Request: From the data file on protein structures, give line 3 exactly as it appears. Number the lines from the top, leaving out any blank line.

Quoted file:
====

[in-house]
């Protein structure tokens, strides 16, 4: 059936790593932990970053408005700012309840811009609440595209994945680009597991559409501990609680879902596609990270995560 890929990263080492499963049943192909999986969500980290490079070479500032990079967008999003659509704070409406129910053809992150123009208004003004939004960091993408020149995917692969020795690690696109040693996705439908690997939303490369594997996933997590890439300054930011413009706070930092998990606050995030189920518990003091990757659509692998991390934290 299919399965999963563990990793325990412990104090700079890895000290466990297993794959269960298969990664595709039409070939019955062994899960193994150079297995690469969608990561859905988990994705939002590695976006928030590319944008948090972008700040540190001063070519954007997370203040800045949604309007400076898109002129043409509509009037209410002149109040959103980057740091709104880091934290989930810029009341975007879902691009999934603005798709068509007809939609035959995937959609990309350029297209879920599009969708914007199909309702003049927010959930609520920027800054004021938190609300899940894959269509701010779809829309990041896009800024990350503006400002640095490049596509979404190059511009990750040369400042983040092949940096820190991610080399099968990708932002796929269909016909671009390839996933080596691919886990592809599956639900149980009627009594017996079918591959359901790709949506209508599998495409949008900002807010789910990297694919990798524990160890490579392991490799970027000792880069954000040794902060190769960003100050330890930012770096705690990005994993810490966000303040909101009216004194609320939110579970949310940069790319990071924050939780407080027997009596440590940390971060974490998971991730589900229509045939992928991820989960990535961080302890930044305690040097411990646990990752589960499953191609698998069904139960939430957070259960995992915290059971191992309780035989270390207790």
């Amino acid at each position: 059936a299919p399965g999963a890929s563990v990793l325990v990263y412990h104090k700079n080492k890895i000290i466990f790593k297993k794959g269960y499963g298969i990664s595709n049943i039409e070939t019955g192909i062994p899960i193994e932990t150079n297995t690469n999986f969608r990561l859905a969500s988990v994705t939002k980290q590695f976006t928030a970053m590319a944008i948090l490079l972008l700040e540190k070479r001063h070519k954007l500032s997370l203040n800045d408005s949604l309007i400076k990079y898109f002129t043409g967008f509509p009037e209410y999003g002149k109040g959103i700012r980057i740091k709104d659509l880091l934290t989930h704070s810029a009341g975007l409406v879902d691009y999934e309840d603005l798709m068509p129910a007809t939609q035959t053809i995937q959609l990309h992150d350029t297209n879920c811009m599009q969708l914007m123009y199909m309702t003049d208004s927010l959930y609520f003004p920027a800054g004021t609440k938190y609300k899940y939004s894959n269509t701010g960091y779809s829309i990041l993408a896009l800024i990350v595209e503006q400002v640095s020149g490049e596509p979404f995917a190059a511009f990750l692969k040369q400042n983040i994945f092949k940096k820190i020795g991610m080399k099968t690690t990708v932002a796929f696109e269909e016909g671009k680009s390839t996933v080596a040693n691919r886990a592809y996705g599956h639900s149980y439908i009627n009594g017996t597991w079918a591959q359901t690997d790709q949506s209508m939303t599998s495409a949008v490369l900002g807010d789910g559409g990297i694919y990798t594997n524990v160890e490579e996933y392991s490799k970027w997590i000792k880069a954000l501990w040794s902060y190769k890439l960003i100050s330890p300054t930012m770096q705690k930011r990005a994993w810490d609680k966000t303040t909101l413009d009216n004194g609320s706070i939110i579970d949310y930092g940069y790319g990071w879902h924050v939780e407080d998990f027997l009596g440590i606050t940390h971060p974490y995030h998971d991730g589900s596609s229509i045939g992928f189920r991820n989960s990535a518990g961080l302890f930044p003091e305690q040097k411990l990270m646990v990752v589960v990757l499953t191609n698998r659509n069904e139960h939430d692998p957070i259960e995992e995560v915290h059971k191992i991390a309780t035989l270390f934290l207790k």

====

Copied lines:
């Amino acid at each position: 059936a299919p399965g999963a890929s563990v990793l325990v990263y412990h104090k700079n080492k890895i000290i466990f790593k297993k794959g269960y499963g298969i990664s595709n049943i039409e070939t019955g192909i062994p899960i193994e932990t150079n297995t690469n999986f969608r990561l859905a969500s988990v994705t939002k980290q590695f976006t928030a970053m590319a944008i948090l490079l972008l700040e540190k070479r001063h070519k954007l500032s997370l203040n800045d408005s949604l309007i400076k990079y898109f002129t043409g967008f509509p009037e209410y999003g002149k109040g959103i700012r980057i740091k709104d659509l880091l934290t989930h704070s810029a009341g975007l409406v879902d691009y999934e309840d603005l798709m068509p129910a007809t939609q035959t053809i995937q959609l990309h992150d350029t297209n879920c811009m599009q969708l914007m123009y199909m309702t003049d208004s927010l959930y609520f003004p920027a800054g004021t609440k938190y609300k899940y939004s894959n269509t701010g960091y779809s829309i990041l993408a896009l800024i990350v595209e503006q400002v640095s020149g490049e596509p979404f995917a190059a511009f990750l692969k040369q400042n983040i994945f092949k940096k820190i020795g991610m080399k099968t690690t990708v932002a796929f696109e269909e016909g671009k680009s390839t996933v080596a040693n691919r886990a592809y996705g599956h639900s149980y439908i009627n009594g017996t597991w079918a591959q359901t690997d790709q949506s209508m939303t599998s495409a949008v490369l900002g807010d789910g559409g990297i694919y990798t594997n524990v160890e490579e996933y392991s490799k970027w997590i000792k880069a954000l501990w040794s902060y190769k890439l960003i100050s330890p300054t930012m770096q705690k930011r990005a994993w810490d609680k966000t303040t909101l413009d009216n004194g609320s706070i939110i579970d949310y930092g940069y790319g990071w879902h924050v939780e407080d998990f027997l009596g440590i606050t940390h971060p974490y995030h998971d991730g589900s596609s229509i045939g992928f189920r991820n989960s990535a518990g961080l302890f930044p003091e305690q040097k411990l990270m646990v990752v589960v990757l499953t191609n698998r659509n069904e139960h939430d692998p957070i259960e995992e995560v915290h059971k191992i991390a309780t035989l270390f934290l207790k």